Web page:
Dictionaries and fancy duds

Hello my silent internet friends! Nice to talk at you again. Let’s do this!


Dr. Johnson’s House


This lovely brick house was home to the famous Dr. Samuel Johnson! It is four floors of period rooms and pithy Johnson quotes.  Johnson was the compiler of the first ever dictionary and a prolific writer. He is (reportedly) the second most quoted author in the english language – after Shakespeare.



I managed to visit just after they opened so I was able to get some nice photos of the place with no other humans in it! Not sure if that’s how museums want to look- aka EMPTY.



So, I admit I did not know much about Johnson or his life history. But I can now say I KNOW A LOT. Each room has laminated info sheets so you can go at your own pace. The man in the photo above is thought to be Johnson’s servant and friend, Francis Barber.  Barber was a freed slave and was sort of given to Johnson as a child. Johnson was rather unusual in his day and actual sent Francis to school and treated him like a human (wow the bar was low).  There was a really nice info sheet about the black community in London. There’s been a substantial and traceable one here since the 1550s or so!



I always like houses to address social history and its ills and Francis Barber was placed in the Parlour of the museum- nice and prominent.  The cabinet doors in the photo above were apparently for those powdered Wigs!



Upstairs was a fancy room- partially because it was easier to keep clean! It discussed Johnson’s circle of friends including members of the Bluestockings (aka badass women who demanded to be educated and taken seriously as scholars) like Lady Montagu, Elizabeth Carter, Frances Reynolds (sister of the more famous Joshua) and Fanny Burney.  Dudes he knew included David Garrick aka the proprietor of the Drury Lane Theatre! They even have one of his costume trunks. The room has nifty moveable walls that could divide it into a drawing room, a salon and a hall landing.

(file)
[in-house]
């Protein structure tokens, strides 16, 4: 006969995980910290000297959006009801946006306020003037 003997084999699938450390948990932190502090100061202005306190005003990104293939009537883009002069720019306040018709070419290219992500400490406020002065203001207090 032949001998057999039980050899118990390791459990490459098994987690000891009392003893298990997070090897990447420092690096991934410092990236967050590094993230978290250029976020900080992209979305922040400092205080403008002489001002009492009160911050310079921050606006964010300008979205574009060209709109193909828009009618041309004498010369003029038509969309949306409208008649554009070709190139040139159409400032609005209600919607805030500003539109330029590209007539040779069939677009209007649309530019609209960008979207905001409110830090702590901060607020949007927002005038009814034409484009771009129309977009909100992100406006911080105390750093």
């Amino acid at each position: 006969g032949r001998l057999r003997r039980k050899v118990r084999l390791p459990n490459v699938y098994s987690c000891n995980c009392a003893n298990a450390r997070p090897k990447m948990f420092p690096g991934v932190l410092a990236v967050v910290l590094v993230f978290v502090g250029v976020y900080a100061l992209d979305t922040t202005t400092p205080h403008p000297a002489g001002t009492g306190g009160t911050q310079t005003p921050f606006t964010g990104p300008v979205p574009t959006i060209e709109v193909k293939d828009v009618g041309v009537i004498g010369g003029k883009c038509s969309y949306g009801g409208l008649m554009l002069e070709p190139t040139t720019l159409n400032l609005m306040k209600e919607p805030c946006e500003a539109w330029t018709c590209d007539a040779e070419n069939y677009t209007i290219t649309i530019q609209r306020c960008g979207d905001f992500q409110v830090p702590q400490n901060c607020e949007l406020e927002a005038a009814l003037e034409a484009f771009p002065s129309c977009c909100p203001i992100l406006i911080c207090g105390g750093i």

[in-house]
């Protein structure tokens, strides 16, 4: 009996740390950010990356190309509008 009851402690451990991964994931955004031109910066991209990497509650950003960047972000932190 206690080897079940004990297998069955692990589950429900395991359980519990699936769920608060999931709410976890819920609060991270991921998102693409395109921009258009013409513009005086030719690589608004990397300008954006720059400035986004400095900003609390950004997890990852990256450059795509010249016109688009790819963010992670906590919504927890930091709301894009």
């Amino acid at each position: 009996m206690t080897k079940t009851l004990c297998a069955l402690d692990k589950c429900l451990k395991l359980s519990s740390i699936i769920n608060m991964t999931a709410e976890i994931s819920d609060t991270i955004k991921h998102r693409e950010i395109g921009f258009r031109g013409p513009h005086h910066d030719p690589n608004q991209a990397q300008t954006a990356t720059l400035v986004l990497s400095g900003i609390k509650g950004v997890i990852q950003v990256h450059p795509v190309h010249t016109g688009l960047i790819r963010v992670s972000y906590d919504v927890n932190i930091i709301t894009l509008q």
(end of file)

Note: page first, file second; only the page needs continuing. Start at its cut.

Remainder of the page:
The house is on a nice little square in the City of London.  You’ll notice that the City is capitalised. It specifically refers to an area called the Square Mile or the old part of town. Today it is home to a lot of the banking and finance businesses which means it is pretty dead on the weekends.



The lighting was really nice. On the top floor they have rotating exhibitions. The one I saw was about Shakespeare as it’s his 400th year anniversary and Johnson wrote an important critique/ analysis of his plays.  What I learned most about Johnson was that he was always short on cash and basically wrote CONSTANTLY in order to stay afloat.



Also, some of you more savvy internet people may recognise his portrait as he is a meme. I think he’d approve.


Pros: Great location, nice collection (one of his original dictionaries! and facsimiles you can flip through), well organised curation- it really flowed well as a whole. Nice little shop and awesome dress up station (for kids and adults!), multiple events ongoing including reading groups. I like that it never shied from his faults or society’s.

Cons: Not wheelchair accessible at all! There are also not very many places to sit. The kitchen was not on display- and you all know that I adore kitchens. No cafe. Kids may get a bit bored

Rating: 4/5

Insider tip- make sure to read the signs outside as you must press the buzzer in order to be let in! Also it cost 50p to take photos.


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